Chance rules. Leaders lie. Deaths become statistics. The parallels between the disease and the war are everywhere.
By David Gerstel
Mr. Gerstel is a Vietnam veteran.
May 9, 2020
SARNANO, Italy — A very long time ago, I was one of more than two million American men and women who served their country in Vietnam. We fought; too many of us became casualties and died. We were gone from home and half forgotten, living and dying in an alternative reality.
It was chance that determined survival: which unit required replacements, what transportation was available that day, where the fighting was heaviest and needed support — as random as a typewriter keyboard strike, the list of names carried in a sergeant’s shirt pocket, even a person’s height, which might determine the weapon you carried and where you were placed in the line on patrol.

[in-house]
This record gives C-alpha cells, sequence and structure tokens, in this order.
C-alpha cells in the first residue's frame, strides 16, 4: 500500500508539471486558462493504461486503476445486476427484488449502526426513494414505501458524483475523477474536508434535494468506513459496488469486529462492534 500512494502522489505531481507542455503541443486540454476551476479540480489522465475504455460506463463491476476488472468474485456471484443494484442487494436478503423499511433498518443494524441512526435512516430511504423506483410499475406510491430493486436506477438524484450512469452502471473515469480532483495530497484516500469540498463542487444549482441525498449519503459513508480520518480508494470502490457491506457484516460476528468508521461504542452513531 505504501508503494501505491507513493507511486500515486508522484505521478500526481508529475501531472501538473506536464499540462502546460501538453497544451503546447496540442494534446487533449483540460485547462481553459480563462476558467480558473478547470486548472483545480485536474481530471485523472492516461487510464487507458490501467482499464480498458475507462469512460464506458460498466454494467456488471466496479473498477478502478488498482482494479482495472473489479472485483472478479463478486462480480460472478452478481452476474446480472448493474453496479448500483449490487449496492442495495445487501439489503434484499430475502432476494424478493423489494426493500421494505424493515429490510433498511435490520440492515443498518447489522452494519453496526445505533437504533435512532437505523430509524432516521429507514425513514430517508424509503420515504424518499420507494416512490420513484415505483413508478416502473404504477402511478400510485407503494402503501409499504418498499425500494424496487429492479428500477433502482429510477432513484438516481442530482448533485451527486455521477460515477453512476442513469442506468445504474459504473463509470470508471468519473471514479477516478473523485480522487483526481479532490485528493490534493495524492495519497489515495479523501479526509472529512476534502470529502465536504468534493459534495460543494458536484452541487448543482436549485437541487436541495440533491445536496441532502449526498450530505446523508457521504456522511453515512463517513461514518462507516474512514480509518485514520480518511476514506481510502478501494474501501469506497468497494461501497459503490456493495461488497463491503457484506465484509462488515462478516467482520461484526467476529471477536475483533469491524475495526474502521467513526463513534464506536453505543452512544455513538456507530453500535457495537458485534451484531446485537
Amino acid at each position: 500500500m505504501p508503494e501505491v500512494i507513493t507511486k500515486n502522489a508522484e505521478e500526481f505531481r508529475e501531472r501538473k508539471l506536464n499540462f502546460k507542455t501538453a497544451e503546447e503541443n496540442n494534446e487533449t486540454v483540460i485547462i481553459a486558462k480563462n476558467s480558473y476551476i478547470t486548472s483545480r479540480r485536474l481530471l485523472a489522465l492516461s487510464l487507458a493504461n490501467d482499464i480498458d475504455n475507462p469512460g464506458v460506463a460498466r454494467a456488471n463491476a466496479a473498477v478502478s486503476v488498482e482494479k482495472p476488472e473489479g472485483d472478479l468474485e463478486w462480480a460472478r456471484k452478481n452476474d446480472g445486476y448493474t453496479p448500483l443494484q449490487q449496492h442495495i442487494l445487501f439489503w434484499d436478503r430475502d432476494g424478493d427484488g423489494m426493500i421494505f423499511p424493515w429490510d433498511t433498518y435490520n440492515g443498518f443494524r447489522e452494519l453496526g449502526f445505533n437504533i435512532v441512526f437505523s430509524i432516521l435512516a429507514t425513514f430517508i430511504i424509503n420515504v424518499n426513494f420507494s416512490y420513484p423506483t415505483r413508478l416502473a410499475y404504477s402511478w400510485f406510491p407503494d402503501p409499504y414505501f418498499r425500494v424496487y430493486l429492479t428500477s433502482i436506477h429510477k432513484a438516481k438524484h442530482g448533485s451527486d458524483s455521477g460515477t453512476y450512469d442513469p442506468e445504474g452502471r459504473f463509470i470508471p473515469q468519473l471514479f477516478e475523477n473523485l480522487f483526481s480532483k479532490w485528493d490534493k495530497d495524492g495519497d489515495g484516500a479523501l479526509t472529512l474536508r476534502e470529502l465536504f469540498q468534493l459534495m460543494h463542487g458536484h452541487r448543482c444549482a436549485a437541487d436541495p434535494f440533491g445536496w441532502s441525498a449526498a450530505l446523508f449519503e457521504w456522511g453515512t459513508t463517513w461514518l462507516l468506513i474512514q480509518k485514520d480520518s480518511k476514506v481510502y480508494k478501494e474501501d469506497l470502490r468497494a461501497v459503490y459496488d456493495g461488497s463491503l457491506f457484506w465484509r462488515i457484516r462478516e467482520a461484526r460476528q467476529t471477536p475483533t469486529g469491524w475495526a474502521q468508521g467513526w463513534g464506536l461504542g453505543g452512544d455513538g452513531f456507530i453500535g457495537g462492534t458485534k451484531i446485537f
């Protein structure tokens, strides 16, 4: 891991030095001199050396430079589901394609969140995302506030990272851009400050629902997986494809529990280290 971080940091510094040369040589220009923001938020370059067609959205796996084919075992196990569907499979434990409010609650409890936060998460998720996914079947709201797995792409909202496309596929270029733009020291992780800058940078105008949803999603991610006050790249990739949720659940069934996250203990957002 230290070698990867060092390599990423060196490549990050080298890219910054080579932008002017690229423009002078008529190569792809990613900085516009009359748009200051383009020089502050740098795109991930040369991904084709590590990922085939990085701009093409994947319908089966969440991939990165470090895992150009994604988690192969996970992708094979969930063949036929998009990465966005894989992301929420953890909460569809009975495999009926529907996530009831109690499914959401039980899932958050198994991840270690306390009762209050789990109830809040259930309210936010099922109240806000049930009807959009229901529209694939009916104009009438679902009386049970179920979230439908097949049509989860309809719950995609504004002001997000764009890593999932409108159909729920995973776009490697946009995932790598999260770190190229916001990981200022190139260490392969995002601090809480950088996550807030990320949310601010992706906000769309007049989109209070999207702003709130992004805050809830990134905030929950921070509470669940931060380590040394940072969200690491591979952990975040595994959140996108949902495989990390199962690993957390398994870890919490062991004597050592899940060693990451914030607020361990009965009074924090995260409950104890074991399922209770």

Some of us felt friends would get you through; others knew that being alone was safer, with less feeling and connection. In the end it was chance. The numbers could be improved but not enough to offset random death. The process of division created us and them, those who walked home and those who were carried.
Now I live in a small hill town in Italy, constructed with old walls to keep out strangers and the Black Death. The country, like the United States, has been hit hard by the coronavirus outbreak, and I cannot help thinking how much the experience echoes Vietnam — a comparison brought sharply into focus in recent days, as the number of Americans killed by Covid-19 shot past the number killed in Southeast Asia, a half century ago.